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Gunmen kidnap 317 young girls from boarding school in Nigeria
26 February 2021, 22:00
Gunmen have kidnapped 317 young girls from a boarding school in northern Nigeria in the latest in a series of mass abductions in the country.
Police spokesman Mohammed Shehu said officers and the military in Zamfara state are working together to rescue the girls after they were taken at Girls Science Secondary School in the town of Jangebe.
The attackers also targeted a nearby military camp and checkpoint to prevent soldiers from intervening while the gunmen spent several hours taking the girls from the school, according to resident Musa Mustapha.
One parent, Nasiru Abdullahi, said his two daughters, aged 10 and 13, are among the missing.
"It is disappointing that even though the military has a strong presence near the school they were unable to protect the girls," he said.
"At this stage, we are only hoping on divine intervention."
Several gangs of armed men, described by the government as bandits, operate in the state.
They are notorious for mass abductions as a means of extortion or the release of their members from jail.
Peter Hawkins, Unicef's representative in the country, called for the girls to be released immediately and said the "yet another brutal attack" had left him and others "angered and saddened".
"This is a gross violation of children's rights and a horrific experience for children to go through," he added.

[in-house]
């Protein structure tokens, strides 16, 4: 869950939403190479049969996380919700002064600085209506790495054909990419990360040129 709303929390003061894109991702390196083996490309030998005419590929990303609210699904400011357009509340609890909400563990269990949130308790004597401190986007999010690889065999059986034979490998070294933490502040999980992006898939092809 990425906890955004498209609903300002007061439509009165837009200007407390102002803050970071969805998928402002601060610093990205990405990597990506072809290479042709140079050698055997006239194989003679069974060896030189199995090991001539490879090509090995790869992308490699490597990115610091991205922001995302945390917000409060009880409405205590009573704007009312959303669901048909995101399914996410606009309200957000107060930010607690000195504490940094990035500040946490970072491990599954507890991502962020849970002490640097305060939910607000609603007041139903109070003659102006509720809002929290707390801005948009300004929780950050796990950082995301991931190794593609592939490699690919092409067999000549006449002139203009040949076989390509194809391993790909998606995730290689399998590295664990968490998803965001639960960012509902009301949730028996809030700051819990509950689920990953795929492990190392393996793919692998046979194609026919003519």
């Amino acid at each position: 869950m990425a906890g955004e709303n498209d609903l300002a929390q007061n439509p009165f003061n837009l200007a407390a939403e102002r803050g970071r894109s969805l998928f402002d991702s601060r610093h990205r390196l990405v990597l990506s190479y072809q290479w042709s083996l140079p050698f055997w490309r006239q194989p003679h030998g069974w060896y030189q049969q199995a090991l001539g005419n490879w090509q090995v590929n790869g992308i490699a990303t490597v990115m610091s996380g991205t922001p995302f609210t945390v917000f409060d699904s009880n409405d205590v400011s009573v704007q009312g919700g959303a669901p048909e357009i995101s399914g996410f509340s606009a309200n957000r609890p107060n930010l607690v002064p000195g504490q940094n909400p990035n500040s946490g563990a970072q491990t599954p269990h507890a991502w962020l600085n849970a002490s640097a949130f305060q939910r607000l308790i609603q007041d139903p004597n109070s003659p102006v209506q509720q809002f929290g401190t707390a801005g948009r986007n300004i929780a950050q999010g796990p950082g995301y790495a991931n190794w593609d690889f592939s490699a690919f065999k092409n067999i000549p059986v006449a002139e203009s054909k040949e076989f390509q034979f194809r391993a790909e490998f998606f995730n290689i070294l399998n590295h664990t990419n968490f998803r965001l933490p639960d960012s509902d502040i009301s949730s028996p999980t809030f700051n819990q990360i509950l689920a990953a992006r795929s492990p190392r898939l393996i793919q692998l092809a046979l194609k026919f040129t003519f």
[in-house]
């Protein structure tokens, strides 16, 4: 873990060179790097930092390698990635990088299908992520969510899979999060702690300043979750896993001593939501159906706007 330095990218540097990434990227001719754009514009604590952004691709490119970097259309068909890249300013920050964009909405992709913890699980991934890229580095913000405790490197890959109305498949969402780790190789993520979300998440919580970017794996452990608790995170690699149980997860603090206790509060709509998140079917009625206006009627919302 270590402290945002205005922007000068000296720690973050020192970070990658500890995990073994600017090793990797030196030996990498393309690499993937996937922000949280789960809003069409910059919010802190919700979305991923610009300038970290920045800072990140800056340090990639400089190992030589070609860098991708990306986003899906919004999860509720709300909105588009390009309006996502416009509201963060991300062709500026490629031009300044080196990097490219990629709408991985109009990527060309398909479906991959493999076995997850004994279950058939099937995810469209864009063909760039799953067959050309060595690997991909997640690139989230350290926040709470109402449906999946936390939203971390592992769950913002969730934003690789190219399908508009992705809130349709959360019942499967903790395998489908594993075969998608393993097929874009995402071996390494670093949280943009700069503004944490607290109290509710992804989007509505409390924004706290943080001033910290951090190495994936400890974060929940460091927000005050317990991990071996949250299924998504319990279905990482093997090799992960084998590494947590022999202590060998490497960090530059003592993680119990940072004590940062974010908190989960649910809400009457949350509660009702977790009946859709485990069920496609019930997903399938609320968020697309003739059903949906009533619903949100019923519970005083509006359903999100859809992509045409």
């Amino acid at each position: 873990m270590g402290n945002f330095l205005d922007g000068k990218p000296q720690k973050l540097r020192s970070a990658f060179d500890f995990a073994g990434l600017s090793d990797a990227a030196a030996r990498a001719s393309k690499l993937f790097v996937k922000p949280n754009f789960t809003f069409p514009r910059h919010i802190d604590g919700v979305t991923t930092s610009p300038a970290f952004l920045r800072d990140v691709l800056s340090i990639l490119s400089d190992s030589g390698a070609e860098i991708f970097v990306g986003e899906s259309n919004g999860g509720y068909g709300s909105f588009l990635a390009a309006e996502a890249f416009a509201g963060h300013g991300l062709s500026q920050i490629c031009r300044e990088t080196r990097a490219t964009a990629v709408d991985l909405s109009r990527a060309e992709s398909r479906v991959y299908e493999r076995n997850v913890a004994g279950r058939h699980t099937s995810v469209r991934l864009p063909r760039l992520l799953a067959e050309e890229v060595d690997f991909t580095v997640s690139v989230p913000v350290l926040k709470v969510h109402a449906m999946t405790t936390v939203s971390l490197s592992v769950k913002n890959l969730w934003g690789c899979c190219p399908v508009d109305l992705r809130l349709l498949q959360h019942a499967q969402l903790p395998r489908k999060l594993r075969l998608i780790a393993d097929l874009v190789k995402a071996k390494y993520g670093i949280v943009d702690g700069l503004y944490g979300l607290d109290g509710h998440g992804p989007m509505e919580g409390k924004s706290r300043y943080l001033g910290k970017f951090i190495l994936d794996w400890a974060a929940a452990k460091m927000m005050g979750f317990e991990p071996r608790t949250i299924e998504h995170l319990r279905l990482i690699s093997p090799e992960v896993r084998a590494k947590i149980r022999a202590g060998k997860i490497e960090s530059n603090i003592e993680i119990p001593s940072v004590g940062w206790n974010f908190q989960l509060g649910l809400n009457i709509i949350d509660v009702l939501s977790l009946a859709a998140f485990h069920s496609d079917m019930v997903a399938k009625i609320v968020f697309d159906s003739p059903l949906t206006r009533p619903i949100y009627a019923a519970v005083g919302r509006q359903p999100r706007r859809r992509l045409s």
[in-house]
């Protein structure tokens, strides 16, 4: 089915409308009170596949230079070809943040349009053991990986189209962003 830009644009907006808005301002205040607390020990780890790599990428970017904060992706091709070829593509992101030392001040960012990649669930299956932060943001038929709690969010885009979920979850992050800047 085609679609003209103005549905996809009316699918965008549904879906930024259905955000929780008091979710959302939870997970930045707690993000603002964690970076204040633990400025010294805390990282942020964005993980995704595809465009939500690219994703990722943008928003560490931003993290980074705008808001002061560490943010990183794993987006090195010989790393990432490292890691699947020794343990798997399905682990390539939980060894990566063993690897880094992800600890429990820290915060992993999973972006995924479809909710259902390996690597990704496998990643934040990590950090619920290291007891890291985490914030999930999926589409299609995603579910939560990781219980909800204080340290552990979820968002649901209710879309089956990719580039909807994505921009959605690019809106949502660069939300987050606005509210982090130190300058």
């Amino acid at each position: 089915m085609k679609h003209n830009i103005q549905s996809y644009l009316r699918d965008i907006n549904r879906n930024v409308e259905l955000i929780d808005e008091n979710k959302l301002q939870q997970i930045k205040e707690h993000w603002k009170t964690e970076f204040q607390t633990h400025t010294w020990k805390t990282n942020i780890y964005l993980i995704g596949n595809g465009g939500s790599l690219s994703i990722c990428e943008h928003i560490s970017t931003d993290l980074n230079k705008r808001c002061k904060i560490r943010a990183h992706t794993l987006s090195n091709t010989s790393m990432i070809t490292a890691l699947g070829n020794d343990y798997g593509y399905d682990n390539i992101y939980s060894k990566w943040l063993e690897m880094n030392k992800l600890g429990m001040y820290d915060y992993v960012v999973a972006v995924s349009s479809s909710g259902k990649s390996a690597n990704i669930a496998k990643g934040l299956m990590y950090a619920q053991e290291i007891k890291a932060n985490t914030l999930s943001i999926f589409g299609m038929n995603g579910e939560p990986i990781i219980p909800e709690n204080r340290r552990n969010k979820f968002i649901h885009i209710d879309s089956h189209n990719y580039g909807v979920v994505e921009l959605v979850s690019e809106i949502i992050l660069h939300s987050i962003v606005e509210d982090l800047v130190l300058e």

Nigeria has seen several such attacks and kidnappings in recent years, most notably the mass abduction in April 2014 of 276 girls from a secondary school in Chibok, Borno state, by the jihadist group Boko Haram.
More than one hundred of the girls are still missing.
Friday's kidnapping came less than two weeks after gunmen abducted 42 people, including 27 students, from the Government Science College Kagara in Niger State.
The students, teachers and family members are still being held.
In December, 344 students were abducted from the Government Science Secondary School Kankara in Katsina State. They were eventually released.
Anietie Ewang, Nigeria researcher at Human Rights Watch, noted the recent abductions and tweeted that "strong action is required from the authorities to turn the tide & keep schools safe."
Amnesty International also condemned the "appalling attack," warning in a statement that "the girls abducted are in serious risk of being harmed".
Teachers have been forced to flee to other states for protection, and many children have had to abandon their education amid frequent violent attacks in communities, Amnesty said.